NEW YORK (
) -- Should
rush to repay its loans under the Troubled Asset Relief Program? According to TheStreet users, that would be a splendid idea.
About 63% of those who voted in our weeklong poll on the matter said that it would be better for Citi to escape from under the government's thumb, while nearly 37% said it shouldn't make haste to pay back its debt.
There has been ongoing speculation that Citigroup is preparing an equity offer to shore up about $20 billion to repay the preferred securities it has under TARP. But if Citigroup is unable to come up with these funds within the next several days, it may have to wait until after reporting fourth quarter earnings.
Citigroup received $45 billion in three rounds of U.S. loans in 2008, giving the government control of about one-third of bank's common equity.
The argument for repaying the loans became even more apparent on Friday, after Obama administration's pay czar Kenneth Feinberg limited the cash compensation for executives at companies that received the largest bailouts at $500.000.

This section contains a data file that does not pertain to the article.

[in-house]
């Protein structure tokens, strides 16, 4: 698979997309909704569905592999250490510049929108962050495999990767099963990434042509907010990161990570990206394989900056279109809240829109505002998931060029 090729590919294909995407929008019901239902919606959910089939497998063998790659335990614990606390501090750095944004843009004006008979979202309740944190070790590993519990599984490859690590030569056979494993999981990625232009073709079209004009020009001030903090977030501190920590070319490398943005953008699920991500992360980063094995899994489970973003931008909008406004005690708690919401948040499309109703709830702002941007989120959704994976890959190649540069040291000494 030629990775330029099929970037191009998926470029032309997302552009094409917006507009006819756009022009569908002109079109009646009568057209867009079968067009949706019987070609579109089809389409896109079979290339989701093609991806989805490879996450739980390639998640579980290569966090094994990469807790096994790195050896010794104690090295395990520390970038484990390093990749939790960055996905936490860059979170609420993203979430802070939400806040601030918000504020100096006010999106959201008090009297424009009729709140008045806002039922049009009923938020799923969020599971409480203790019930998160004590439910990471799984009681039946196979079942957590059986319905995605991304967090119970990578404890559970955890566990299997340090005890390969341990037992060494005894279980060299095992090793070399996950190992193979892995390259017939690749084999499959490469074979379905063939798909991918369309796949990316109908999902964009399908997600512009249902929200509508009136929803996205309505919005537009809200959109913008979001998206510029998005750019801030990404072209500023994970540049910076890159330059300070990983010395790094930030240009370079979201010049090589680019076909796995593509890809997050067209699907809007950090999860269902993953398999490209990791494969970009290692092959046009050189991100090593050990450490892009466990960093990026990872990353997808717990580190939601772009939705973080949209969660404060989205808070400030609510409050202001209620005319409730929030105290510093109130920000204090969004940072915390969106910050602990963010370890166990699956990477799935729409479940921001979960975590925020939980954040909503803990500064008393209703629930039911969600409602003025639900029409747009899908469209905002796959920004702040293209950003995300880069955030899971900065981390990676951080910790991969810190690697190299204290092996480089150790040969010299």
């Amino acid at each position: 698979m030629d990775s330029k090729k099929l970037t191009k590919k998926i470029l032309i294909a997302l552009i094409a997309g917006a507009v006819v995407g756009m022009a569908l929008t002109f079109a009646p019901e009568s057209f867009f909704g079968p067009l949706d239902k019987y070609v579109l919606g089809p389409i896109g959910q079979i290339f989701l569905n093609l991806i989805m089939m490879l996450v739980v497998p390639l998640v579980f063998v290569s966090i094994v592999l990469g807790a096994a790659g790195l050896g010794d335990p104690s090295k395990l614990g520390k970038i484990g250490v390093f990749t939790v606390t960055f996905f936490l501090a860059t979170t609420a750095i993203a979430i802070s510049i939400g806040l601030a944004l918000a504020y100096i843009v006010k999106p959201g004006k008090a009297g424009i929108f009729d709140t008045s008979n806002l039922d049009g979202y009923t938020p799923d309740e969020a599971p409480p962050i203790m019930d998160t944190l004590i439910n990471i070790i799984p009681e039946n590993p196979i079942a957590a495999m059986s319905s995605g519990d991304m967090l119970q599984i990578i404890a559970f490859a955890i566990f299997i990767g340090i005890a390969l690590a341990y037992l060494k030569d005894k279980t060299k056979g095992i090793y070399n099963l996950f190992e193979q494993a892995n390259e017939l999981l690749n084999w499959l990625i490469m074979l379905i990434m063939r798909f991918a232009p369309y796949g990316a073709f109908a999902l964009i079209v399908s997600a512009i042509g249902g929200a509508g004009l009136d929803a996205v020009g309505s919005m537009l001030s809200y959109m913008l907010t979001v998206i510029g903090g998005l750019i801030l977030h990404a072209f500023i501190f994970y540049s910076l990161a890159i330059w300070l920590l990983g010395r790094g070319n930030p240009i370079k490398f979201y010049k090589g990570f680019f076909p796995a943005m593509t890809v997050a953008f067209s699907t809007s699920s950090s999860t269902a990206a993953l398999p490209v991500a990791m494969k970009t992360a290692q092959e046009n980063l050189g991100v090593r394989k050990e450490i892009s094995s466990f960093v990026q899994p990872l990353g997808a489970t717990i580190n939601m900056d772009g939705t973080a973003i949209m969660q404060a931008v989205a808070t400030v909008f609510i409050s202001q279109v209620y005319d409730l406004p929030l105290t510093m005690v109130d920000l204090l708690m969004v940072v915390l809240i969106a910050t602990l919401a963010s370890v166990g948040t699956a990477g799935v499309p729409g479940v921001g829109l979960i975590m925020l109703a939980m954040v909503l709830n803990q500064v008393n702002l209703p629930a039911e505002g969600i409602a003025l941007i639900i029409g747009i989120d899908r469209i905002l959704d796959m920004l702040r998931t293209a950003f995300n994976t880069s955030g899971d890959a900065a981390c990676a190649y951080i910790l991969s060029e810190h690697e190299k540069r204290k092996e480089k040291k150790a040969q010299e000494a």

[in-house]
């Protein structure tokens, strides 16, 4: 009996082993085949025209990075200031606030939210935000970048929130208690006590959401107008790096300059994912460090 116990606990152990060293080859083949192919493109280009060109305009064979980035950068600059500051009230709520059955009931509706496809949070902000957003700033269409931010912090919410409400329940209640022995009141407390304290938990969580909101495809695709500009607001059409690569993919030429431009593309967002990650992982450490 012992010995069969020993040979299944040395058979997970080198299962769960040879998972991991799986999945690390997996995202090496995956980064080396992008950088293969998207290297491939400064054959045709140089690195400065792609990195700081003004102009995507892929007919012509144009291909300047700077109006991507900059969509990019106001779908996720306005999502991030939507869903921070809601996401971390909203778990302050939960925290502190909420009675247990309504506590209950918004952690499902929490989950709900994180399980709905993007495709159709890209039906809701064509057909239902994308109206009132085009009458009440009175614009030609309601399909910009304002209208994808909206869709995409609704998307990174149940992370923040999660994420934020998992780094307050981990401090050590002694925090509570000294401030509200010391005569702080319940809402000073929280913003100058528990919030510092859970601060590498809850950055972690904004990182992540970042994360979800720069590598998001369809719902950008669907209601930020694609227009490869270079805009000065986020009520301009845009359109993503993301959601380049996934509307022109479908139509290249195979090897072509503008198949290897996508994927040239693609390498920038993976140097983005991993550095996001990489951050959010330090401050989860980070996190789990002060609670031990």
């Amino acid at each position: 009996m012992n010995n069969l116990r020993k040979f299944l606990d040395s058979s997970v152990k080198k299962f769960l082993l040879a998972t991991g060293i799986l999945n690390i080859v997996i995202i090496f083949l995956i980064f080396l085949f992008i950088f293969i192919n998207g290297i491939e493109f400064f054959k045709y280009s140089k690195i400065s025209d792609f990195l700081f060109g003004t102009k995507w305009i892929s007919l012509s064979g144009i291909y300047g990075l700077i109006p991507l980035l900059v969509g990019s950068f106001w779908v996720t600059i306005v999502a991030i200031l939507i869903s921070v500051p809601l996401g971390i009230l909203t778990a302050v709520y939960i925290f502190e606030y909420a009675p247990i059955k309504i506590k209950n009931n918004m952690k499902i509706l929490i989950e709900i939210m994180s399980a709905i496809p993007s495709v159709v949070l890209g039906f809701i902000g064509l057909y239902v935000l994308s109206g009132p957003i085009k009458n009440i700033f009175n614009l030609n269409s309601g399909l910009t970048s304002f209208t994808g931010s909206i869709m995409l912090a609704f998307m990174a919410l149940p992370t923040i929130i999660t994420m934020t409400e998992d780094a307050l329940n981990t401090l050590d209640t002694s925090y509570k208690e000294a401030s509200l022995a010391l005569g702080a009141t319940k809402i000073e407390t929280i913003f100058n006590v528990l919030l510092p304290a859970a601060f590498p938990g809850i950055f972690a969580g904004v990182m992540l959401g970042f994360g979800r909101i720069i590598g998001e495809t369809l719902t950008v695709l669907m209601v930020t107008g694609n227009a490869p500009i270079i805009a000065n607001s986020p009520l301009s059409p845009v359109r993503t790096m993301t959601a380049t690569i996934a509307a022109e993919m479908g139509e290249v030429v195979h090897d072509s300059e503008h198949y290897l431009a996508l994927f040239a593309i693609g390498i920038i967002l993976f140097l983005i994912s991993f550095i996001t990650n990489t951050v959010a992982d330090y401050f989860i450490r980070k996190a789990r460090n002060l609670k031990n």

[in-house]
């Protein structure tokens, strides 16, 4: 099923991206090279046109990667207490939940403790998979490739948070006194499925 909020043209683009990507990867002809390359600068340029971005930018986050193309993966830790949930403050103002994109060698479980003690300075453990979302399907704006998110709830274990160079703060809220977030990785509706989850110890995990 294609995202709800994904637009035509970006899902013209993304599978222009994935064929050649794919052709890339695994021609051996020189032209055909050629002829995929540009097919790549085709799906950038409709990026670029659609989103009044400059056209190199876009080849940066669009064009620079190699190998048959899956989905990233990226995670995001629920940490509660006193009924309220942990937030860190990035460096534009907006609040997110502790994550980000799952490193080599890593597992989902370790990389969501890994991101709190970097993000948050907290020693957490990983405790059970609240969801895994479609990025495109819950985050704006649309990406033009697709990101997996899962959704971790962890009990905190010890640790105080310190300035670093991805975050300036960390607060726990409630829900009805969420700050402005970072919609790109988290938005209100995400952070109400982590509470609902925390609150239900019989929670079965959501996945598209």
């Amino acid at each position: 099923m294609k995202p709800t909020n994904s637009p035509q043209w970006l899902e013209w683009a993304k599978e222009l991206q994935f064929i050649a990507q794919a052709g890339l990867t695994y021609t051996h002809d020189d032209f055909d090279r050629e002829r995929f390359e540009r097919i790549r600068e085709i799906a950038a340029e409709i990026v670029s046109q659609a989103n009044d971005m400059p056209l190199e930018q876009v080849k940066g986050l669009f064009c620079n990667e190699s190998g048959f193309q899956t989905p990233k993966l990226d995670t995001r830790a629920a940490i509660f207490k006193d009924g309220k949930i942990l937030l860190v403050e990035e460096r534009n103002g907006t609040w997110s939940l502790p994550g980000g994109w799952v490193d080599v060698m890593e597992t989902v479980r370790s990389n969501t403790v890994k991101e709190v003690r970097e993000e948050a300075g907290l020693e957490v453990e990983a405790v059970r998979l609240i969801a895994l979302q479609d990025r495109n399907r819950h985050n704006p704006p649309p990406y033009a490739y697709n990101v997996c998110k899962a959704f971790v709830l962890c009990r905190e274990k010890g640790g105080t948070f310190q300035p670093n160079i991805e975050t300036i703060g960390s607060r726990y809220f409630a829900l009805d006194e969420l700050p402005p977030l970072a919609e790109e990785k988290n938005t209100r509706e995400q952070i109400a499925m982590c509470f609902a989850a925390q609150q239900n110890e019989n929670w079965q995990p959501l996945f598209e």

Also, according to Feinberg, the 25th through 100th top earners at Citi,
American International Group
also must receive more than half their compensation in stock, and at least half must be delayed for three or more years.
Opponents are worried that removing Citi from under the government's wing could be premature, and question how much dilution an equity offering would cause.
is also gauging interest for an equity offering to repay its $25 billion in bailout loans. It is looking to sell stock in $250 million and $500 million chunks, according to
The two feel increased pressure after
Bank of America
completed its TARP repayment of $45 billion earlier this week. Other TARP recipients, including
, repaid the government in June.
Shares of Citi rose by 2.1% to end the week at $3.95.
-- Reported by Jeanine Poggi in New York.
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